Cycle Superhighway decision will be “marker” for London Mayor
Laura Laker August 1 2016
London Cycling Campaign says Sadiq Khan must take requests to improve North-South Cycle Superhighway extension seriously, following consultation
Farringdon Road N-S cycle superhighway extension graphic
How the London Mayor, Sadiq Khan, deals with concerns about new Cycle Superhighway designs will be a test of whether his actions match his words on cycling, says the London Cycling Campaign.
Of more than 1,300 responses to a consultation on a Northern extension of the North-South Cycle Superhighway, released last week, 70% supported the scheme either partially or fully. However, respondents raised a number of safety concerns about the proposals, from the design of junctions, to a lack of directness, to the fact the cycle lane disappears at some bus stops.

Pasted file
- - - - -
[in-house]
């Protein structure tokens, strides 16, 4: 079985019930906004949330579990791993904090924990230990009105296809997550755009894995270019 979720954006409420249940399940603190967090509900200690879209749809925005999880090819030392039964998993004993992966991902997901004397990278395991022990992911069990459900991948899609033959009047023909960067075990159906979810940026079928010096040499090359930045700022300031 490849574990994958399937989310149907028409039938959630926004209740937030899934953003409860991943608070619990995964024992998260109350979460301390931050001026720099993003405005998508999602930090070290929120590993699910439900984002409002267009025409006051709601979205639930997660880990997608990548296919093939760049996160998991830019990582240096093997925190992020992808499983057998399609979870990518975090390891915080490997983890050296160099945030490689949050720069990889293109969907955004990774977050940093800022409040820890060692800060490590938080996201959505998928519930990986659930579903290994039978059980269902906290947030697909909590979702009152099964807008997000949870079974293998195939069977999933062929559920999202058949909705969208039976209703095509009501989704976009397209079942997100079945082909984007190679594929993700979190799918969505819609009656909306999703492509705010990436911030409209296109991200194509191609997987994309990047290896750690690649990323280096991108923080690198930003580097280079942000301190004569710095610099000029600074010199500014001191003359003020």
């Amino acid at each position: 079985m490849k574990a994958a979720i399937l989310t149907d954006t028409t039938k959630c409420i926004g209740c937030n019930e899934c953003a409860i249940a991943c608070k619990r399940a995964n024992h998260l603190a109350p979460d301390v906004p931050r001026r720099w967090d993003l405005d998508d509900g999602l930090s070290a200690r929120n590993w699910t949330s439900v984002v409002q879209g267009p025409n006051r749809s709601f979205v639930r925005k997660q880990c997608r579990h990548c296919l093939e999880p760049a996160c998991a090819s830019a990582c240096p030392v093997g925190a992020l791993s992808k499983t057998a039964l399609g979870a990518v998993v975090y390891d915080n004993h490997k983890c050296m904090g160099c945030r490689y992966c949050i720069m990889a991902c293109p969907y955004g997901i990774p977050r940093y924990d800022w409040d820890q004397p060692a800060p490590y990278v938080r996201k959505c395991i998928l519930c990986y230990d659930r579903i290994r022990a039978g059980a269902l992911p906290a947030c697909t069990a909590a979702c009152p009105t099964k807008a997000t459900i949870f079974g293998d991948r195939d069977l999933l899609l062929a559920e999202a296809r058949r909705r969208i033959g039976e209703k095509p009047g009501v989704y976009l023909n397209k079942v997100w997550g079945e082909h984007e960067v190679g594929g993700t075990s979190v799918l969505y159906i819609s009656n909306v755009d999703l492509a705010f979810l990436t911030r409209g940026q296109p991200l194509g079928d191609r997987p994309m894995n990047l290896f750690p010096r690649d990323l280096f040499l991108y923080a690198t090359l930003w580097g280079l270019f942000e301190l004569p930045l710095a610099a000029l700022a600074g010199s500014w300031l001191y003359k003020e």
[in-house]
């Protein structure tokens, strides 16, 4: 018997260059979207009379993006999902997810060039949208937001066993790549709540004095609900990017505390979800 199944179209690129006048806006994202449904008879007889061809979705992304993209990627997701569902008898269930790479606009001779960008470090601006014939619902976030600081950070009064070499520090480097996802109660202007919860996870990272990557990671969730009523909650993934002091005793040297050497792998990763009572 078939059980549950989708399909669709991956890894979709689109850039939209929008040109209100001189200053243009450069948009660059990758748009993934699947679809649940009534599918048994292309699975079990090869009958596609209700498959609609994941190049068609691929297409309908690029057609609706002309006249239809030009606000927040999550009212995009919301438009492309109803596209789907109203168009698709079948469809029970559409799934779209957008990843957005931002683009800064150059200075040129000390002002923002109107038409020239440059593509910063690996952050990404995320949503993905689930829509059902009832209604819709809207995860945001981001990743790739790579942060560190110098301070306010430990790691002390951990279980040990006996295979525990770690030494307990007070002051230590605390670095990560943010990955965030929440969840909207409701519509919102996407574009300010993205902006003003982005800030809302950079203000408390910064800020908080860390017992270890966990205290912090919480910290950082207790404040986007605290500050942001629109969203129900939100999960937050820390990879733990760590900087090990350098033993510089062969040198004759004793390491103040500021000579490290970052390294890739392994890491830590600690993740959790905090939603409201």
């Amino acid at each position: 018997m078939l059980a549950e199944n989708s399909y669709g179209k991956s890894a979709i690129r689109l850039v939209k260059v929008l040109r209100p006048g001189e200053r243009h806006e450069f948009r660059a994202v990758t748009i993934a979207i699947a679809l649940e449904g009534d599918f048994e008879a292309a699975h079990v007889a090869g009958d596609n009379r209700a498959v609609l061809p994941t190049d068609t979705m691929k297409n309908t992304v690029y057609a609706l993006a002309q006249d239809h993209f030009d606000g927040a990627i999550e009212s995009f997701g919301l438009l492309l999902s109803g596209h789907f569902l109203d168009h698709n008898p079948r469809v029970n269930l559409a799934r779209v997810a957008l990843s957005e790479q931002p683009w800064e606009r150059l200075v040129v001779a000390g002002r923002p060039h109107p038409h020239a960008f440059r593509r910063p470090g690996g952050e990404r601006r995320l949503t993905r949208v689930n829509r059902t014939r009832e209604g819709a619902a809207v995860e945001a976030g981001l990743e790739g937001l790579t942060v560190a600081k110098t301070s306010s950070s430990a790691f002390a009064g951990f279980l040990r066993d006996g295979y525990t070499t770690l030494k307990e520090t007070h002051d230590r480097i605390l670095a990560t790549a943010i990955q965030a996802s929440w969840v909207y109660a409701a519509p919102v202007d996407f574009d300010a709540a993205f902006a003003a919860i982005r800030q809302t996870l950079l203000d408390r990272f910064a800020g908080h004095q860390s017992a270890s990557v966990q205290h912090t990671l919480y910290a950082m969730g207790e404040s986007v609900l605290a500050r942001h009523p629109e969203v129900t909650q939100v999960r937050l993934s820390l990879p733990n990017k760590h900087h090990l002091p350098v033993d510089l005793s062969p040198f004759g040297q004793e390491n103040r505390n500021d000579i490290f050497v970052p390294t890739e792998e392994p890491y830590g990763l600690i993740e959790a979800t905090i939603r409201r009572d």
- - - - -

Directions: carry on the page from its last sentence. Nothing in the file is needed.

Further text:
The Mayor and Transport for London (TfL) will now review the consultation responses
and work with boroughs, community groups and other stakeholders before publishing its response, along with how the scheme will proceed, in the Autumn.
The London Cycling Campaign’s Simon Munk says how the mayor, and his Deputy Mayor for Transport, Val Shawcross, proceed will be a marker of how future cycling schemes are tackled, and a test of how well Khan and his team understand the need for safe cycling infrastructure.
Munk told Road.cc: “The new mayor has said he wants to make sure TfL looks at the responses closely, to look at the concerns raised. We think this is going to be a marker of whether the mayor, with Val Shawcross, really understands the need to produce high quality infrastructure.
“If the Mayor and TfL are serious about enabling all ages and abilities to cycle we need to see if they are going to back up his words with actions. We are going to have to see the problems with the North-South [Cycle Superhighway] extension solved.”
Since the North-South Cycle Superhighway was completed last Autumn, numbers of people cycling across Blackfriars Bridge increased by 55 per cent, and now 70 per cent of all vehicles on the bridge are cycles at the busiest times.